Originally from Vienna, Austria, Krystina moved via Paris to London in the 70s and has lived in London ever since. After completing a sociology degree in the School of African and Asian Studies at the University of Sussex in the mid-70s she had a long career in the voluntary sector. In the early 90s, she studied Fine Art and Photography at Camberwell School of Art in South London, and returned to work in an urban regeneration project before taking early retirement in 2006. Since then she has pursued her passion in photography, shooting in both colour and black and white. Her self-published book Urban Parallels (2008) is available on Blurb.
For this interview we discussed Krystina’s series entitled In Between.
She says, “A quote from Gary Winogrand has lodged itself indelibly in my consciousness: “There is nothing as mysterious as a fact clearly described”. It is this seemingly contradictory combination of mystery and fact that keeps me searching from the corners of my eyes zooming in and out on physical forms and the spaces between them.”
Though her photographs may appear as documents of urban fragments, Krystina says they are not really ‘about’ those specific things. “It doesn’t much matter to me which particular objects or features I am depicting. I am far more interested in the relationships they have to each other across the spaces in between and how light, surfaces and forms intersect with my own psyche and cultural baggage.”
“I enjoy working with complex layers, incongruous or contradictory juxtapositions and constant changes in appearances. When making an image, I try to discover an underlying geometry within the picture plane and to reveal some harmonising unity or wholeness. Hopefully it is a unity that allows the diverse spatial and formal elements to breathe freely within and to communicate to us something of their own unique life.”
LIP: It seems as though you have endless opportunity to create images out of the subject matter you’ve chosen.
KRYSTINA: Yes, but no more than if the subject were ‘fences’ or ‘boundaries’. Ambiguity in perception and interpretation fascinates me and I expect it will do so for some time to come.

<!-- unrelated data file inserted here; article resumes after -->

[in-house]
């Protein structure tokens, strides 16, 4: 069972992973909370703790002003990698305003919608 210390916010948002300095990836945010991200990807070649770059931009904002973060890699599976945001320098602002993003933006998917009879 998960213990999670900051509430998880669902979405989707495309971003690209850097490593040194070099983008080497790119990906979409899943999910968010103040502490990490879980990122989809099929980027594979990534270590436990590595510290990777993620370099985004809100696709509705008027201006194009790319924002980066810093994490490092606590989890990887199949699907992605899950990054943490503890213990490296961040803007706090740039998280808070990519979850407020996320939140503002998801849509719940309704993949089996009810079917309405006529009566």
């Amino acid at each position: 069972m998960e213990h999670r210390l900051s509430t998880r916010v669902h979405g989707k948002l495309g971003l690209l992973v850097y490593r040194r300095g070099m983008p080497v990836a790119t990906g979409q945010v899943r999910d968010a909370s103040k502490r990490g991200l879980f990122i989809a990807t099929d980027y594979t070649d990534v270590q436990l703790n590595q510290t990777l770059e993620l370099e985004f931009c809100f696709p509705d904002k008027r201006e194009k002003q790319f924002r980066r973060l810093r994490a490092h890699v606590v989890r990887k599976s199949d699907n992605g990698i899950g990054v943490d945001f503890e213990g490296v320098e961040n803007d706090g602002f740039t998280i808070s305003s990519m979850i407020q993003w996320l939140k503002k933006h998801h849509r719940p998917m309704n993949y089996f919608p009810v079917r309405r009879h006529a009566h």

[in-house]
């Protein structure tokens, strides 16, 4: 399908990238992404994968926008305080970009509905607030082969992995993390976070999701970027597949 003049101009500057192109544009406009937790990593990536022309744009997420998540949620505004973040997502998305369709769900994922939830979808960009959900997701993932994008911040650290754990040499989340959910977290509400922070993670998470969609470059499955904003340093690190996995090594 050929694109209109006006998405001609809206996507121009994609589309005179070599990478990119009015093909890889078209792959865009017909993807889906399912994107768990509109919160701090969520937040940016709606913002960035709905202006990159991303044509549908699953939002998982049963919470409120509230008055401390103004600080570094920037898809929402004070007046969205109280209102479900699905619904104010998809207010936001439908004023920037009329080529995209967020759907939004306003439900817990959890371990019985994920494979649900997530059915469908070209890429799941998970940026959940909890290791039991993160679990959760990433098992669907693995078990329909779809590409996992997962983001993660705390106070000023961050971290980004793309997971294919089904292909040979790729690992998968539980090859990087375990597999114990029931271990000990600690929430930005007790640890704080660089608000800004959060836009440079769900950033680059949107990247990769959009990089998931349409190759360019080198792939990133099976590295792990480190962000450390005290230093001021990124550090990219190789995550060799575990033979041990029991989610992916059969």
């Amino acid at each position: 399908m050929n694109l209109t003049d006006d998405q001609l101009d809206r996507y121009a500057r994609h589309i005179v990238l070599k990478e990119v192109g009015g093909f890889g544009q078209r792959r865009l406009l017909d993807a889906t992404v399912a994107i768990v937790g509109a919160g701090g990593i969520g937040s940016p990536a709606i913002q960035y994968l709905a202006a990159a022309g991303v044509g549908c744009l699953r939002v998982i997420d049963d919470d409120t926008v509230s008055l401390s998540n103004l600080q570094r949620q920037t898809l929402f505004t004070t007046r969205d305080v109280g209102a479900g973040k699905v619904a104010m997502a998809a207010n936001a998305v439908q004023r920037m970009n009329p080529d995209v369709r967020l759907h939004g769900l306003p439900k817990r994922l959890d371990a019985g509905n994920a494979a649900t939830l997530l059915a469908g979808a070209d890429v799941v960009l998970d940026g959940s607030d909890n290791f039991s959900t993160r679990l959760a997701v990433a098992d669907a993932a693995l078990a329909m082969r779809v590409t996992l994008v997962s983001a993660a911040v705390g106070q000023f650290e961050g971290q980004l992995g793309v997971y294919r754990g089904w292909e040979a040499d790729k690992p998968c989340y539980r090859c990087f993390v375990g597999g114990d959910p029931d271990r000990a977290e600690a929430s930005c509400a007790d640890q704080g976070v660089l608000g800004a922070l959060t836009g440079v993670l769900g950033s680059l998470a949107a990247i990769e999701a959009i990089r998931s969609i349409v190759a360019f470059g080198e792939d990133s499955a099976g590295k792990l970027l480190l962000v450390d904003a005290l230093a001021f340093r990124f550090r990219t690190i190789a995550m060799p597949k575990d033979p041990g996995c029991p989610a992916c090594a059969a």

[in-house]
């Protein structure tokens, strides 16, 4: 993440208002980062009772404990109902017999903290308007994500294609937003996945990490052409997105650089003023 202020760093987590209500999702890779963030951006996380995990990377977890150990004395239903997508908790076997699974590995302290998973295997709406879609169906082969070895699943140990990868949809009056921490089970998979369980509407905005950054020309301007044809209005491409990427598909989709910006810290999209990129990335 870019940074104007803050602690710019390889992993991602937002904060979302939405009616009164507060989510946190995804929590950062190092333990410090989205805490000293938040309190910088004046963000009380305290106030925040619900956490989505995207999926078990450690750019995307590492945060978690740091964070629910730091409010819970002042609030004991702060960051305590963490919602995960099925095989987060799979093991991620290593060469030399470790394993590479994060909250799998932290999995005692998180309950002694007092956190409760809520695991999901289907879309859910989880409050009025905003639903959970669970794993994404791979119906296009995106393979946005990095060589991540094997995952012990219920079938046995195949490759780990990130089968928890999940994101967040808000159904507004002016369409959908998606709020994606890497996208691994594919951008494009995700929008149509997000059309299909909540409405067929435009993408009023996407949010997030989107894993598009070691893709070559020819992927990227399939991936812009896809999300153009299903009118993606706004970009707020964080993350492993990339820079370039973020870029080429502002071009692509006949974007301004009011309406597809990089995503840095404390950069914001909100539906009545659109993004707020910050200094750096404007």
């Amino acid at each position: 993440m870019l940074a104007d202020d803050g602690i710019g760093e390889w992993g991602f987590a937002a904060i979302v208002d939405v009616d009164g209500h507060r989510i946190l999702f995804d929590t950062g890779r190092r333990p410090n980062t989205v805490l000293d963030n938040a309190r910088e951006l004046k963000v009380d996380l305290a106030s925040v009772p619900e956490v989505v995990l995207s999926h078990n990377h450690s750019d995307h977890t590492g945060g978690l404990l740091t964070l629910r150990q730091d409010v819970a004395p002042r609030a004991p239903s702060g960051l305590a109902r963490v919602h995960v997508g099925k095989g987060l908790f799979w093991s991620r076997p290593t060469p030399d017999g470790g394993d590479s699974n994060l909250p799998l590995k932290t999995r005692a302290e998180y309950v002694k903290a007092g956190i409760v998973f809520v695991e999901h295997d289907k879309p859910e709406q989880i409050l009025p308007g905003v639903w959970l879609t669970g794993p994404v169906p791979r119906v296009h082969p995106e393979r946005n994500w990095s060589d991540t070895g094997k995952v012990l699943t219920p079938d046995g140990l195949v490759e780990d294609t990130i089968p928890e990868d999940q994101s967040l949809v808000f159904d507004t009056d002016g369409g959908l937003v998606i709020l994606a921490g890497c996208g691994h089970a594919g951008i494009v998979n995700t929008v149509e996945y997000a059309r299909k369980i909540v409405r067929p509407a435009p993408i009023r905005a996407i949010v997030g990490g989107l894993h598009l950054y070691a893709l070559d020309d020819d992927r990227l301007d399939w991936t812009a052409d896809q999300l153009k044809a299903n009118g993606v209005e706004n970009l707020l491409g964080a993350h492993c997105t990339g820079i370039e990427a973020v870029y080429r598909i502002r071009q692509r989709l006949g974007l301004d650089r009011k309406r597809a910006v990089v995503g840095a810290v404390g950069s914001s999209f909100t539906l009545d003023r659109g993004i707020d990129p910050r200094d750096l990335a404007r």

My approach to shooting is that of a gatherer rather than a hunter, in many ways akin to the way photographers of the past tended to work, photographers such as Dorothea Lange. Although working to document social conditions, she preferred not to plan what she would shoot:
“To know ahead of time what you are looking for means you’re then only photographing your own preconceptions, which is very limiting.”
I used that quote in the introduction of my book Urban Parallels, it has become my mantra. Having said that, I do like to work to projects, mainly because it helps me decide where to roam, but I’m always expecting serendipitous and chance encounters to happen. Whether the resulting images fit into any of my ‘boxes’ is left to a much later stage.
LIP: What do you consider your ideal shooting conditions?
KRYSTINA: As any photographer knows, the quality of light determines the kind of image you will get. Late afternoon light and long shadows are always seductive, but because I am after capturing different moods I do also like to shoot under less ideal conditions, even in the rain, if it suits that particular subject.
Sites and places that are fairly empty of people and uncluttered by cars are ideal for me, unless the car surfaces themselves are the focus of my attention as has recently been the case.
LIP: So what sort of locations attract you most? You must spend a lot of time wandering and looking for details.
KRYSTINA: Indeed I do. The type of photography I do doesn’t really depend on specific locations. The photographs may happen anywhere – it is the presence of man-made materials and structures, such as glass, metal, walls, and signs of use and abuse that is important to me. Hence locations in transition have proven to be particularly fertile gathering grounds – work sites such as places undergoing refurbishment, industrial parks, building sites and small workshops which are often found hidden away in back alleys. Here the new rubs up against the old, structures and materials have a history, they bear the traces of human activity, of time, weather or erosion and organic matter. All of this results in rich visual layers and complexities that act like magnets to my eyes.
LIP: I know you are experimenting with a return to using film, but what has your experience been like shooting digitally?